Buttler last played in a warm-up match against Sri Lanka in March before the COVID-19 pandemic brought global sport to a standstill
The novel coronavirus shutdown has allowed cricketers to recharge their batteries and could help prolong their careers by a few years, England wicket-keeper Jos Buttler said.
Buttler last played in a warm-up match against Sri Lanka in March before the COVID-19 pandemic brought global sport to a standstill.
The England and Wales Cricket Board (ECB) last month extended the suspension of the professional game in the country until July 1 and Buttler believes the extended break will prove beneficial in the long run.
"I think maybe in years to come we'll be looking back at the benefits. It's a strange time and tough on families and people across the world," Buttler, 29, told British media.
"I hope we never experience it again, but to have a complete break — both physically and mentally — will hopefully add some more years to come to our careers. Potentially, it could have a benefit on us as players."
Coronavirus break could help prolong careers, says Jos Buttler.May 14, 2020
The ECB last month extended the suspension of the professional game in the country until July 1 and Buttler believes the extended break will prove beneficial in the long run.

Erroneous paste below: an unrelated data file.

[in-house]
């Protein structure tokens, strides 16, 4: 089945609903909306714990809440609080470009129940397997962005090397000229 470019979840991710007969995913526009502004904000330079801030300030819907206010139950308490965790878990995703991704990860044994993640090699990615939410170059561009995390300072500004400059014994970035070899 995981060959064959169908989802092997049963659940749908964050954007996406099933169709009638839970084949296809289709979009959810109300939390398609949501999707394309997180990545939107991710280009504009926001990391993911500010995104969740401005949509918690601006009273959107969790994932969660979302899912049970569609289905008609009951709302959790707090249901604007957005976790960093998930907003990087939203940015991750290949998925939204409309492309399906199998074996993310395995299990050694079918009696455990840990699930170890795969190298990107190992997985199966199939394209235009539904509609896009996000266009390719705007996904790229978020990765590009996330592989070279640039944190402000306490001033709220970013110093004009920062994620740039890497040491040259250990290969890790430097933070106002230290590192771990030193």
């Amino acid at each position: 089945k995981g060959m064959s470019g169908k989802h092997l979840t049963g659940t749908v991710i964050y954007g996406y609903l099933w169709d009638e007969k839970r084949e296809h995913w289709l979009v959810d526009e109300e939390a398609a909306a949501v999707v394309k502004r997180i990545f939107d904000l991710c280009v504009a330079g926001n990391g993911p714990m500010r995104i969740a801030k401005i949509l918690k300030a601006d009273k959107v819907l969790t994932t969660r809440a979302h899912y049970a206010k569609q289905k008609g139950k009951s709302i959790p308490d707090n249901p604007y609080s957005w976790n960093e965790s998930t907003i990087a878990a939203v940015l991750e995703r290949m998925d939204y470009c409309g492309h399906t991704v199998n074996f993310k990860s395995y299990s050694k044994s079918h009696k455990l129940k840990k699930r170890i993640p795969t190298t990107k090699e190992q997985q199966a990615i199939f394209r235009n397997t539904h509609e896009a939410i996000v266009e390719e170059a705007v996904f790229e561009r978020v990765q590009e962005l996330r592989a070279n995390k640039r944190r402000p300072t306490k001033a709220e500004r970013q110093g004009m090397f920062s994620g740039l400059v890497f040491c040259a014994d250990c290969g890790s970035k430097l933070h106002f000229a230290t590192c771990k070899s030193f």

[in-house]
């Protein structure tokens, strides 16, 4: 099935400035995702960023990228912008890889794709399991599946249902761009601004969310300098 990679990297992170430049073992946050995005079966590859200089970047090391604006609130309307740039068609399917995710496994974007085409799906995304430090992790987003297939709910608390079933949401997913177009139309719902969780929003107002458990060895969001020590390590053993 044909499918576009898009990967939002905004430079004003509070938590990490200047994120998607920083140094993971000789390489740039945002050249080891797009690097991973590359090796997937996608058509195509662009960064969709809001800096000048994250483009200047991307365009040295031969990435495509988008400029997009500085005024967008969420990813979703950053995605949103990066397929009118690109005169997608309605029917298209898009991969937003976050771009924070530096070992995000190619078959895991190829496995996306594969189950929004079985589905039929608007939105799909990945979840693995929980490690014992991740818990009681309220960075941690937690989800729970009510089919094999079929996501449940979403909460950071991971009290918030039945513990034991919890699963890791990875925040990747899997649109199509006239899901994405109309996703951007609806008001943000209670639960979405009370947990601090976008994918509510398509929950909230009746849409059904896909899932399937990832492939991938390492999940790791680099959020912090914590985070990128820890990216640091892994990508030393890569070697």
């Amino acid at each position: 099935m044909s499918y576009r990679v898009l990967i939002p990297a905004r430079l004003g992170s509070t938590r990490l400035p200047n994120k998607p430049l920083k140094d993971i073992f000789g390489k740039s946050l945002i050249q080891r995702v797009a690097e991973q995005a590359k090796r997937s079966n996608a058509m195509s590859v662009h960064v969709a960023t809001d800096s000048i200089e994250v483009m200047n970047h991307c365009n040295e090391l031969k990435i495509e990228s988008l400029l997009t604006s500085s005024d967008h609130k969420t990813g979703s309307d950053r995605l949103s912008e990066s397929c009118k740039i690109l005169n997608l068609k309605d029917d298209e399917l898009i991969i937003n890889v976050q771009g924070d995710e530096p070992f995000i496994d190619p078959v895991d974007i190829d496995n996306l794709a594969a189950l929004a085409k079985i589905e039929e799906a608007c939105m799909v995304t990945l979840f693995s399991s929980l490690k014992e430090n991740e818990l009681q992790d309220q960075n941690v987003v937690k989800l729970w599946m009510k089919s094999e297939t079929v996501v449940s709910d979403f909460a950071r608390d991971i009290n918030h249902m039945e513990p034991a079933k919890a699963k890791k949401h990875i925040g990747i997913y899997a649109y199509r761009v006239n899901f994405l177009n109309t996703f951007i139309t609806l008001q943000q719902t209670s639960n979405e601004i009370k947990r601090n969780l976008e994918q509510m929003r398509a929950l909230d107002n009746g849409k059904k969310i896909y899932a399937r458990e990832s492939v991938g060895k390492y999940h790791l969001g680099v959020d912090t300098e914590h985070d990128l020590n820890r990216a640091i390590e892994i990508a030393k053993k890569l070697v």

Britain has recorded Europe's highest death toll from the outbreak with over 32,000 fatalities, but the government has given the green light for elite sport to return from June 1.
England players are set to return to individual training in the coming weeks and Buttler admitted he has mixed feelings about getting back on the field.
"It’s a bit of everything — nerves, excitement and apprehension — but I think it’s a positive step for cricket for players to train," Buttler, who has played 41 tests for England, added.
"As a player you feel like you've had a nice rest and really enjoyed it, it's been good to have the break and are hopefully feeling refreshed for some cricket."
The ECB hopes to host a three-test series against West Indies in July, possibly behind closed doors and at 'bio-secure' venues.